Boystown bar Cocktail has been shuttered over alleged rent debts, the third and possibly final in a series of closings of the bar in the last two years.
The news broke after a picture of a "Distress for Rent" notice posted on the bar started circulating on Facebook Jan. 18.
Building owner Robert Brumbaugh confirmed that he had posted the notice and said that he has seized all property inside the bar except for the liquor.
"After more than a year of eviction litigation and over $85,000 in unpaid rent, it should come as no surprise to [Cocktail owner] John Zaharakis and his attorney Jacob Meister, that Cocktail's landlord would exercise his legal right for compensation under the Illinois Distress for Rent statute," Brumbaugh said.
The closing comes after Cocktail's petition for bankruptcy protection was rejected by the Northern District Court of Illinois over a failure to pay taxes.
According to Brumbaugh, Cocktail owes more than $85,344 in rent.
Brumbaugh and Cocktail, owned by John "Geno" Zaharakis and Dustin Hoffman, have been ensnarled in a court battle for more than a year now.
Brumbaugh has been trying to evict Cocktail over unpaid rent, he said. Cocktail, on the other hand, is suing Brumbaugh and two former employees for alleged conspiracy to financially ruin the bar and take it over.
Brumbaugh said the bar has been accumulating rental debt since before he purchased the property two summers ago.
"If I thought this was going to keep dragging on, I would have done this a year ago," Brumbaugh said.
The legal maneuver of seizing a business tenant's property is an old common law practice rarely employed by landlords. And it is risky, according to an article published by Illinois Legal Aid, because it rarely covers the costs owed and sometimes can result in the landlord owing the tenant money.
It also means that Cocktail was not evicted. Rather, the seizure of its property will make business nearly impossible.
"Technically speaking, the guy [Zaharakis] could have a candlelight vigil and sell booze," said Brumbaugh.
Brumbaugh said that the property will likely be auctioned off to pay for part of the back rent owed.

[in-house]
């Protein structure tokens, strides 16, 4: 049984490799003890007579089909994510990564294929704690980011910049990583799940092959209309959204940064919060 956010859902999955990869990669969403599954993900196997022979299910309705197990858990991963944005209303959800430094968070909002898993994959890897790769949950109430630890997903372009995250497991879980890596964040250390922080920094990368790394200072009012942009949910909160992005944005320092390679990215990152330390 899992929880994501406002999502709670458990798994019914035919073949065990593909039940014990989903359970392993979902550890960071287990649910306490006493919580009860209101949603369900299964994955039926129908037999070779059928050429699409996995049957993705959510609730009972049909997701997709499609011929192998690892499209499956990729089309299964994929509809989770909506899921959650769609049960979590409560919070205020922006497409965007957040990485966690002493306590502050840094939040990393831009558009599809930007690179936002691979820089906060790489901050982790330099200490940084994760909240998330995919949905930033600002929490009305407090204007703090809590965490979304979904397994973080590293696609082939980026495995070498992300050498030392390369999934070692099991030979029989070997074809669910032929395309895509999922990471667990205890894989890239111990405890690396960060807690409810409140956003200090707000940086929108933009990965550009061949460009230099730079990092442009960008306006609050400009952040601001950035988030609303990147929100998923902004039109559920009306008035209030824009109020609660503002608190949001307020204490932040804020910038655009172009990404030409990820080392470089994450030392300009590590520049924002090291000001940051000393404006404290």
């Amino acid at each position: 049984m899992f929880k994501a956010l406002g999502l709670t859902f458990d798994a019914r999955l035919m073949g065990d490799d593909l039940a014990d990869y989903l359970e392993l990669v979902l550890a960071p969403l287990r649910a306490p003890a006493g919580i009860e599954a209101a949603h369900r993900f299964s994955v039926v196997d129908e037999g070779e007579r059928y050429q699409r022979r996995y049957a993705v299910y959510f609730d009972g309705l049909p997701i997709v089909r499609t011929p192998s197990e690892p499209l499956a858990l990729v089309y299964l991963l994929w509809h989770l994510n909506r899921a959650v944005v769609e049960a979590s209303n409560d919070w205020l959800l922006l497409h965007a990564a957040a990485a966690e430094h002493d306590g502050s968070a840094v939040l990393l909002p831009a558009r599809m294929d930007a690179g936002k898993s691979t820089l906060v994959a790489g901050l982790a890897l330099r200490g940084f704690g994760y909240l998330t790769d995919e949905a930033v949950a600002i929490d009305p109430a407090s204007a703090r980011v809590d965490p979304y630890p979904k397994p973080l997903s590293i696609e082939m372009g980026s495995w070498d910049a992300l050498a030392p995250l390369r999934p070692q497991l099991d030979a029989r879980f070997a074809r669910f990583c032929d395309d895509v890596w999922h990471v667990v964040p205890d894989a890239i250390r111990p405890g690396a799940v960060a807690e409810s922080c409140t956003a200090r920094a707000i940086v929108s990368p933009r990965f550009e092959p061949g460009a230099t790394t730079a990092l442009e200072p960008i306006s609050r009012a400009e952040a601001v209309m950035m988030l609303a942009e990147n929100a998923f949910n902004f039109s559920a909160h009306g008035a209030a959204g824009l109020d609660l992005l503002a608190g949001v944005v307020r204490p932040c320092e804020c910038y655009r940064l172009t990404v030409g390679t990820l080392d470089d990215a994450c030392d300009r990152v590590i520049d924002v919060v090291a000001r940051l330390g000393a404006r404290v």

The bar, a Boystown fixture since the mid '90s, has experienced a tumultuous few years. After filing suit against Brumbaugh, its management company and two former employees, Cocktail announced the sale of the bar. Shortly after, Zahakis and Hoffman said that deal had fallen through.
Cocktail was involuntarily closed twice before in recent months, after the Department of Revenue revoked the bar's liquor license for a failure to pay sales taxes.
After the bar's first closure, Zaharakis and Hoffman told Windy City Times that Brumbaugh had gone out of his way to report Cocktail. But a Department of Revenue spokesperson said that the shuttering was due to the bar's failure to turn over sales taxes alone.
In August, With a Stick, Inc., the company over Cocktail, filed for Chapter 11 bankruptcy protection.
A court rejected that petition in late December, stating that the bar was operating off of owed sales taxes.
Jacob Meister, attorney for Cocktail, previously told Windy City Times that renovations to the bar had financially strained Zaharakis and Hoffman during a slow economy.
Meister said he believes that Brumbaugh wrongfully seized Cocktail's property using "Wild West" tactics.
"In 22 years, I have never seen anybody as mean and vindictive as Robert Brumbaugh," said Meister. "The amount that is owed is disputed. But to the extent that he is owed anything, it's the product of his own doing."
Meister said that Cocktail's position is that Brumbaugh owes Cocktail, over the alleged conspiracy to destroy the bar.
Meister alleges that Brumbaugh took third party property not owned by Cocktail, including employee wages. He also alleges that Brumbaugh purposely left the bar in a state of disarray.
Brumbaugh said the money he is owed and the money owed to the Department of Revenue are part of a pattern for Cocktail. He said the seizure should come as no surprise.
"Mr. Meister's personal attacks on my character, however amusing to him, do not alter the fact that Cocktail hasn't been paying its rent and has not been paying taxes he has been collecting on the state's behalf," said Brumbaugh.